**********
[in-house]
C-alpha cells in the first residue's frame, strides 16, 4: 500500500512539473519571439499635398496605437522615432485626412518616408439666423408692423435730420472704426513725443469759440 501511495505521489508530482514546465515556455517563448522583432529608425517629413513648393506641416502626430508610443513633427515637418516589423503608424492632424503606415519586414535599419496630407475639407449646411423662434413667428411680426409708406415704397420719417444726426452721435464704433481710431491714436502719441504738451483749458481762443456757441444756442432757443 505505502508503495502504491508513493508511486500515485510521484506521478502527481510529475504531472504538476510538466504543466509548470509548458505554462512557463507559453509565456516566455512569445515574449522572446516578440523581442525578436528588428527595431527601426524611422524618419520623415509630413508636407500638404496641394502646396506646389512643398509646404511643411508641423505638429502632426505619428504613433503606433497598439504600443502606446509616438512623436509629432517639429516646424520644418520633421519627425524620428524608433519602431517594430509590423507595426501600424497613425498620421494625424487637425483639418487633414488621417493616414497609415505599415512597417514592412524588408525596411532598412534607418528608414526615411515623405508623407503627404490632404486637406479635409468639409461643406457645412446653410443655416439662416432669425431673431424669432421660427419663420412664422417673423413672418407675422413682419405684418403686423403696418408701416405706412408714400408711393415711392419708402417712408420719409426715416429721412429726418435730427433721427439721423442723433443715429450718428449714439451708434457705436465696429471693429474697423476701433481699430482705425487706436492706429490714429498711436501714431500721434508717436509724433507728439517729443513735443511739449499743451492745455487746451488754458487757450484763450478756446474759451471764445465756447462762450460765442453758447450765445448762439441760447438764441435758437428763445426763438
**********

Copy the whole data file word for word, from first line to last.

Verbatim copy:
[in-house]
C-alpha cells in the first residue's frame, strides 16, 4: 500500500512539473519571439499635398496605437522615432485626412518616408439666423408692423435730420472704426513725443469759440 501511495505521489508530482514546465515556455517563448522583432529608425517629413513648393506641416502626430508610443513633427515637418516589423503608424492632424503606415519586414535599419496630407475639407449646411423662434413667428411680426409708406415704397420719417444726426452721435464704433481710431491714436502719441504738451483749458481762443456757441444756442432757443 505505502508503495502504491508513493508511486500515485510521484506521478502527481510529475504531472504538476510538466504543466509548470509548458505554462512557463507559453509565456516566455512569445515574449522572446516578440523581442525578436528588428527595431527601426524611422524618419520623415509630413508636407500638404496641394502646396506646389512643398509646404511643411508641423505638429502632426505619428504613433503606433497598439504600443502606446509616438512623436509629432517639429516646424520644418520633421519627425524620428524608433519602431517594430509590423507595426501600424497613425498620421494625424487637425483639418487633414488621417493616414497609415505599415512597417514592412524588408525596411532598412534607418528608414526615411515623405508623407503627404490632404486637406479635409468639409461643406457645412446653410443655416439662416432669425431673431424669432421660427419663420412664422417673423413672418407675422413682419405684418403686423403696418408701416405706412408714400408711393415711392419708402417712408420719409426715416429721412429726418435730427433721427439721423442723433443715429450718428449714439451708434457705436465696429471693429474697423476701433481699430482705425487706436492706429490714429498711436501714431500721434508717436509724433507728439517729443513735443511739449499743451492745455487746451488754458487757450484763450478756446474759451471764445465756447462762450460765442453758447450765445448762439441760447438764441435758437428763445426763438